WASHINGTON -- Almost two weeks after he opted out of his contract and was given his unconditional release by the Nationals, right-hander Chris Young has returned to the club, signing a Minor League contract on Thursday afternoon. He does not have an opt-out clause in his contract this time around.
Manager Davey Johnson announced that if the Nationals needed an emergency starter, Young would be the first person they call on. Before Thursday, left-hander Zach Duke was the emergency starter. Duke will remain as the long man in the bullpen.
Young originally signed a Minor League contract with Washington on Feb. 21, before allowing four earned runs in 16 innings during the Grapefruit League season.
"I think he looked a lot like Chris Young," said executive VP of baseball operations and general manager Mike Rizzo. "His velocity was down a tick but he's not a velocity guy.
"He was starting to get the touch and feel of his fastball and starting to get that zone he has to pitch in, which is a little unique for right-handed pitchers. He has to pitch a little up in the zone, but not too far up in the zone. So he was starting to get the touch and feel for where his spot has to be."
Young will go to Viera, Fla., to get stretched out and then report to Triple-A Syracuse in about 10-12 days.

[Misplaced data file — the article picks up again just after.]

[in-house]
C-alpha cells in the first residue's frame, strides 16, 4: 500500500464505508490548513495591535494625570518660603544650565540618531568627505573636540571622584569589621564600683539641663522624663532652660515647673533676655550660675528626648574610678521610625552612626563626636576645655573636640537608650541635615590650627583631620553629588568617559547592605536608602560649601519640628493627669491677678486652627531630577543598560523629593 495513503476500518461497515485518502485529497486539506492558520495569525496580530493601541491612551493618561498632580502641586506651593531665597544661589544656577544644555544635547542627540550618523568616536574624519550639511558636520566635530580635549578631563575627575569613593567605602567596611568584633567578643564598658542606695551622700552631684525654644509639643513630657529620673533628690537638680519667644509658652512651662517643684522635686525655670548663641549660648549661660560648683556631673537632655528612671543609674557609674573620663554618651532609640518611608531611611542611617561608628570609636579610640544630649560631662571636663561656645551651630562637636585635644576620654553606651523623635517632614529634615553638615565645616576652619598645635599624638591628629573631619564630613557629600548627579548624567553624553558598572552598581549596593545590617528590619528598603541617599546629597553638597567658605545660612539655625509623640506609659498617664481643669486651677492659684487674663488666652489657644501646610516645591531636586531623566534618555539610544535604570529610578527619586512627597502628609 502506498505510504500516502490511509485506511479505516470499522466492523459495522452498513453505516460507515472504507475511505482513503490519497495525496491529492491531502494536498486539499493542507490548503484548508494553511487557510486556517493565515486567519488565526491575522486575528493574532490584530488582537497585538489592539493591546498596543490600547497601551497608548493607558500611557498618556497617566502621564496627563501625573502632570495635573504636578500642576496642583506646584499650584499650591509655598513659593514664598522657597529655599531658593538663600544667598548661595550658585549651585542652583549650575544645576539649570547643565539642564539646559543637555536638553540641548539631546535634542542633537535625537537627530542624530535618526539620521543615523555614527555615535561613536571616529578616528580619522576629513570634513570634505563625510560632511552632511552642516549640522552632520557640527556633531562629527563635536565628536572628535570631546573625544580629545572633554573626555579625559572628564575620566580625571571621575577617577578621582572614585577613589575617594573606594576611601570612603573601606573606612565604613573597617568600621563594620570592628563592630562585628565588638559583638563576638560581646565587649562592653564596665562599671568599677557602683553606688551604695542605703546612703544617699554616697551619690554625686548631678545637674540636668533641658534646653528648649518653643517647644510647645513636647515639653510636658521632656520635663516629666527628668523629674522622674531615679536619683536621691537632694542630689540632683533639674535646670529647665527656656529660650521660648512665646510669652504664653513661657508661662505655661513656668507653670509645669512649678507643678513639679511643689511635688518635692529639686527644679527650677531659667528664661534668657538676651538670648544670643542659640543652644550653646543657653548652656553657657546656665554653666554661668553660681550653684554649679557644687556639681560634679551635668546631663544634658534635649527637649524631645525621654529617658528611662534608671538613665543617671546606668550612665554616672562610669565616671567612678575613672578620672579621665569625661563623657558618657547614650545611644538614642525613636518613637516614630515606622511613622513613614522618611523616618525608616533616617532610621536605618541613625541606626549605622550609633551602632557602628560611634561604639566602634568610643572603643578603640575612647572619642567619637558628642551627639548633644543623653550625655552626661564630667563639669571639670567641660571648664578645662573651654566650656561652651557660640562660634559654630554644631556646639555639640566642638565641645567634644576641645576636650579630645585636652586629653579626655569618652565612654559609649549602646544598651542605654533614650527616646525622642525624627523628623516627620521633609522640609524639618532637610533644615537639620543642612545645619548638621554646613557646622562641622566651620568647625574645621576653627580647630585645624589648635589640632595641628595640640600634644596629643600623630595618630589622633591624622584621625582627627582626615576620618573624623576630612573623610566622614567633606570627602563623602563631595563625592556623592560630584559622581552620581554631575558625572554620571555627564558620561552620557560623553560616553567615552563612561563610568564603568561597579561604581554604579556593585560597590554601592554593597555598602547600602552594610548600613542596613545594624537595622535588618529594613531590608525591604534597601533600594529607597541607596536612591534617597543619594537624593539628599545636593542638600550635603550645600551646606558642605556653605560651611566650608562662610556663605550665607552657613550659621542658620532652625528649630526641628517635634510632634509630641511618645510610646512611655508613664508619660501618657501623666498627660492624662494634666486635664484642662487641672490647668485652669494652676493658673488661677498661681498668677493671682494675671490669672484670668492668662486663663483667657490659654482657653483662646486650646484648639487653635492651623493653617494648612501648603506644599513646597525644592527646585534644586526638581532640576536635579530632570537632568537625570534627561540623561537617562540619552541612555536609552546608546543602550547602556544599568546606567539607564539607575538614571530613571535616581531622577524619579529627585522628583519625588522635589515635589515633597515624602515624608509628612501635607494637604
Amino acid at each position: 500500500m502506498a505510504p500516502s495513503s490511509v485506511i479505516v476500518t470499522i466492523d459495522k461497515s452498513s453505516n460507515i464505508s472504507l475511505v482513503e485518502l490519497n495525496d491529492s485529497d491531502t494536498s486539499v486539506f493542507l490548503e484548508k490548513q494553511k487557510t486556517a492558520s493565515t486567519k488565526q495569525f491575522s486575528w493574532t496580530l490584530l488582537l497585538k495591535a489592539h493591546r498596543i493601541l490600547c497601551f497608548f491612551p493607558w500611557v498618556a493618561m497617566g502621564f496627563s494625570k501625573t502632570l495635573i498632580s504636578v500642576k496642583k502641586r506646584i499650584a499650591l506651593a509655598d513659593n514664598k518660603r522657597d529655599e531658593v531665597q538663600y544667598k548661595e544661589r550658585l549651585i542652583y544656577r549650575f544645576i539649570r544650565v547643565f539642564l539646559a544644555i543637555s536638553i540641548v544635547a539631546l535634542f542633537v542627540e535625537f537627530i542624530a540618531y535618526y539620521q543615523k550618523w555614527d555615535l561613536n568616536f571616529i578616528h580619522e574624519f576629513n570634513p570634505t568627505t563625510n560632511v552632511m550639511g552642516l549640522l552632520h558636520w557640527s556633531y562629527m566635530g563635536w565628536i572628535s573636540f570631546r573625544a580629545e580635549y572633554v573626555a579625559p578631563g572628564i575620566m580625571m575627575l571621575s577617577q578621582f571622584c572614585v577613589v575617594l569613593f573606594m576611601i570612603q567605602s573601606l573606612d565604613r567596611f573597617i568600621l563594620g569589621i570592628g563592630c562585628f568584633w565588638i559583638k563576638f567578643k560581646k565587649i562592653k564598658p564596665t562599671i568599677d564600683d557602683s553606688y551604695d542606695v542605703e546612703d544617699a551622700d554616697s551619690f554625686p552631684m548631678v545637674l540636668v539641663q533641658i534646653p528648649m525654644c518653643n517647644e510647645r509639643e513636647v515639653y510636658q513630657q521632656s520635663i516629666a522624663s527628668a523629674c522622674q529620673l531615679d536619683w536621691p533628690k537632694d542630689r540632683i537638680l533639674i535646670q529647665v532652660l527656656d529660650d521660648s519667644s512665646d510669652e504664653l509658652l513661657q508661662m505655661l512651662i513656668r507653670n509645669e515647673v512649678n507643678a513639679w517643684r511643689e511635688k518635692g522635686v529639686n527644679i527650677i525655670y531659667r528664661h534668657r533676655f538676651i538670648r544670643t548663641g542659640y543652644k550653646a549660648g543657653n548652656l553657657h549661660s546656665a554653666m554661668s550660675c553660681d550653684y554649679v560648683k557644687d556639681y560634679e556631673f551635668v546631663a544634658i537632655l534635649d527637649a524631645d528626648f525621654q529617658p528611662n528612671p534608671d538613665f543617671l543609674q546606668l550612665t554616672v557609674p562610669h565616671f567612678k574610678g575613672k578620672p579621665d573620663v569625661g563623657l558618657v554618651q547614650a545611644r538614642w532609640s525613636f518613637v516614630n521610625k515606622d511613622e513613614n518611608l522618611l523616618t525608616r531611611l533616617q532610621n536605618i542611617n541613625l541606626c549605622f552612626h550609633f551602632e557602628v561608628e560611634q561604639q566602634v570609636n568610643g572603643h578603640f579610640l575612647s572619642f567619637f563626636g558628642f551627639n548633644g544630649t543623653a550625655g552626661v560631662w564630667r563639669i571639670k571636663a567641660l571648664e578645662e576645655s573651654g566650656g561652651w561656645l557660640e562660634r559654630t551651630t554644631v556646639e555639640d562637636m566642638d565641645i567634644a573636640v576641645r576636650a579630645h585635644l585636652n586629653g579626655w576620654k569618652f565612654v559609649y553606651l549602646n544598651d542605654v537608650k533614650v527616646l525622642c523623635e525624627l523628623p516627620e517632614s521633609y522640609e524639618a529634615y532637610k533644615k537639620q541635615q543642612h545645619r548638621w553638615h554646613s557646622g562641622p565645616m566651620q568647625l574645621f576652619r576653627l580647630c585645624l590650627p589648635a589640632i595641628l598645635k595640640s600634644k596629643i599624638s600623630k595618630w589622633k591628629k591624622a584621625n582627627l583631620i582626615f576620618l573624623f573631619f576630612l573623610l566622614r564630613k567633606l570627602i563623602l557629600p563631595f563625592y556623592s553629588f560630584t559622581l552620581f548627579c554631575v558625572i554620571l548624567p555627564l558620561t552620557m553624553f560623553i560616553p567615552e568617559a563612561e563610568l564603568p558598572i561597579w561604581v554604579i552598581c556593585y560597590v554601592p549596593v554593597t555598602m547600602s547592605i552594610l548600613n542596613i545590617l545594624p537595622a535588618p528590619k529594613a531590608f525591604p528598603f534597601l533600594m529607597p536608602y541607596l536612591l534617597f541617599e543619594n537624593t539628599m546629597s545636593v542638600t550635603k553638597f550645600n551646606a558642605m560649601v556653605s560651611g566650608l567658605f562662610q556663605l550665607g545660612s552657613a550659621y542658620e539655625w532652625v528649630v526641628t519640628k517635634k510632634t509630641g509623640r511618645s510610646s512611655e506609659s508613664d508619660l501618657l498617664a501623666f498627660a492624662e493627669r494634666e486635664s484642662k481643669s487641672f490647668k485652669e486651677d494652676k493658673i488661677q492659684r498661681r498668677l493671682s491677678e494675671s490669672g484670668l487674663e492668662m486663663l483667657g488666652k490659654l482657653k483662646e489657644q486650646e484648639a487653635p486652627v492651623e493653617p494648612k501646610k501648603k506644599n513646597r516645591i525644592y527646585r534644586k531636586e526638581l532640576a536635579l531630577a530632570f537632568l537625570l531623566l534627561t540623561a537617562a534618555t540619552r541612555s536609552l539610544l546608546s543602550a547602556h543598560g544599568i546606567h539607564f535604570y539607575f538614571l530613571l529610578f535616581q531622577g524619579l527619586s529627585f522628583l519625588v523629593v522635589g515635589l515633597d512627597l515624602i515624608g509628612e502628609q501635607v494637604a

"I like him," Johnson said of Young. "He threw the ball well this spring. He pitched really well, [he's] a competitor. He is great insurance."
Johnson said he was surprised no team picked up Young, considering the spring he had with Washington. "He had a good spring for us. It was probably late in [Spring Training]. A lot of clubs are going with the young guys," Johnson said.
After recovering from shoulder surgery last season, Young started 20 games for the Mets, going 4-9 with a 4.15 ERA. Young ended the season strong, posting a 2.73 ERA in five September starts.
During his brief time with the Nationals, Young talked about how much he enjoyed playing with the club.
"They have been unbelievable," Young said. "This is a first-class organization from top to bottom. There is not a bad thing I can say about this place. They have done it right the whole time."
Bill Ladson is a reporter for MLB.com and writes an MLBlog, All Nats All the time. He also could be found on Twitter @WashingNats. This story was not subject to the approval of Major League Baseball or its clubs.Less